• Occupation. While no documented evidence indicates that food handlers or health care workers are at higher risk for infection than people in other occupations, jurisdictions routinely obtain this information to inform contact tracing. Special attention should be given to the job duties of people in sensitive occupations, including whether the patient was symptomatic while at work, which symptoms (if any) were experienced while at work, and the patient’s work schedule during their infectious period. Food handlers should be restricted from working in a food handling capacity while infectious, and patrons from food service establishments or health care providers should be notified as appropriate (44).
  • Vaccination information. Hepatitis A vaccination has been recommended for infants since 2006 in all US states. Depending on age of the HAV-infected person, some cases of hepatitis A should have been vaccinated in childhood, whereas others should have been vaccinated as adults because they met specific risk criteria. Though rare, recent vaccination might result in transient anti-HAV IgM positivity. Obtaining vaccination history can be done via the patient’s provider or state immunization registries and is useful in identifying vaccine failure or transient anti-HAV IgM positivity.

Information from the Patient

Resources permitting, all patients with hepatitis A should be contacted for an interview using the jurisdiction-specific case investigation form. At a minimum, all patients who are classified as “confirmed” per the CDC/CSTE case definition should be interviewed. The patient interview should ideally include the following components:

  • Epidemiologic link. For all laboratory-confirmed cases of hepatitis A, obtain information on contacts where exposure occurred 15–50 days prior to the onset of symptoms and investigate whether contacts met the clinical criteria.
  • Risk behaviors or exposures. To determine the most likely mode of transmission, ask patients about behaviors and exposures during the 15–50 days prior to illness onset. Patients who deny other risks for infection should be interviewed with a supplemental food history questionnaire.
  • Education and referral for follow-up. Assess whether the patient requires education or other medical follow-up services, including hepatitis B vaccination, as appropriate. People with hepatitis A should be counseled on how to prevent transmission to others.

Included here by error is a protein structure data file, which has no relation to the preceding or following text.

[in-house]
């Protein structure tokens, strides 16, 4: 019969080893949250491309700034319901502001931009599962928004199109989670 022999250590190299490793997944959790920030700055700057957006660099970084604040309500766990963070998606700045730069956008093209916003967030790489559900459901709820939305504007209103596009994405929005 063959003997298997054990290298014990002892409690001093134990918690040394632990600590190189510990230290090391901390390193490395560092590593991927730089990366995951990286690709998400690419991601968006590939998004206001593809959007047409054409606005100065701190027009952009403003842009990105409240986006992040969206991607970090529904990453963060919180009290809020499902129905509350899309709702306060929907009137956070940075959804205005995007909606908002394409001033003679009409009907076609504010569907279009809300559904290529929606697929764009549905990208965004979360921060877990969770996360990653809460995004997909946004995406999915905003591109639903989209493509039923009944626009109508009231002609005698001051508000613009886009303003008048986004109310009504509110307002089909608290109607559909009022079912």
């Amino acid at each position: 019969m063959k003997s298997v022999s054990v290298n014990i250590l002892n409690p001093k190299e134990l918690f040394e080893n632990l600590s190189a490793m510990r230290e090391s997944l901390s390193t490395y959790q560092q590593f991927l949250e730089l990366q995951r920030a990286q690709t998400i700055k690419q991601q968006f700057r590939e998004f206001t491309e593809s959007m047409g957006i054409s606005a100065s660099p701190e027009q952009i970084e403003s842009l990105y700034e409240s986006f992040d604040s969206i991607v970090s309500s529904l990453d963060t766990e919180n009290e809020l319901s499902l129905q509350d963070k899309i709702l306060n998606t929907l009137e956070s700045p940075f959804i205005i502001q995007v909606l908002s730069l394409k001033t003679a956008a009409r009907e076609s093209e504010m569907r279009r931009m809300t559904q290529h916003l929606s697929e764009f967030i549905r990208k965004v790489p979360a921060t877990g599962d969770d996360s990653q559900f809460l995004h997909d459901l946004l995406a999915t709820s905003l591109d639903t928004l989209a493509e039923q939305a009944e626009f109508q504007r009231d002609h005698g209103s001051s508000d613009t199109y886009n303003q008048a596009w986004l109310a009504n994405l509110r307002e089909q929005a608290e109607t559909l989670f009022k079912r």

• Identification of contacts requiring post-exposure prophylaxis. If resources allow, identify contacts and coordinate referral for post-exposure prophylaxis if contact occurred within 14 days. Information regarding hepatitis A vaccination and post-exposure prophylaxis can be found on the Hepatitis A ACIP Vaccine Recommendations website.

Special Considerations when Investigating Certain Populations or Settings at Risk for Rapid Disease Transmission

Certain populations and settings are associated with increased risk for rapid transmission of hepatitis A. Considerations when investigating hepatitis A cases among people experiencing homelessness, PWUD, people engaging in high-risk sexual practices, and people in correctional facilities are provided in Section 1.10.

Outbreak Reporting and Notification

All hepatitis A outbreaks should be reported to the appropriate local authorities for further investigation within the timeframe each jurisdiction has specified. The reporting timeframe to local authorities varies by jurisdiction. Notification to CDC is done through NNDSS and by contacting viralhepatitisoutbreak@cdc.gov, as indicated in CDC-RFA-PS21-2103. See Section 5.3 for guidance on reporting outbreak source to NNDSS.

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Case Reporting and National Notification

Cases of hepatitis A should be reported to HDs as specified by state, territorial, and local regulations. Hepatitis A is a nationally notifiable condition (9). Hepatitis A cases are identified using an event code (Table 1-2).  Data are sent weekly or more frequently, depending on the infrastructure of the jurisdiction sending the data. Cases might be re-classified or removed as needed after the initial transmission to CDC, if the changes occur before surveillance data are finalized each year.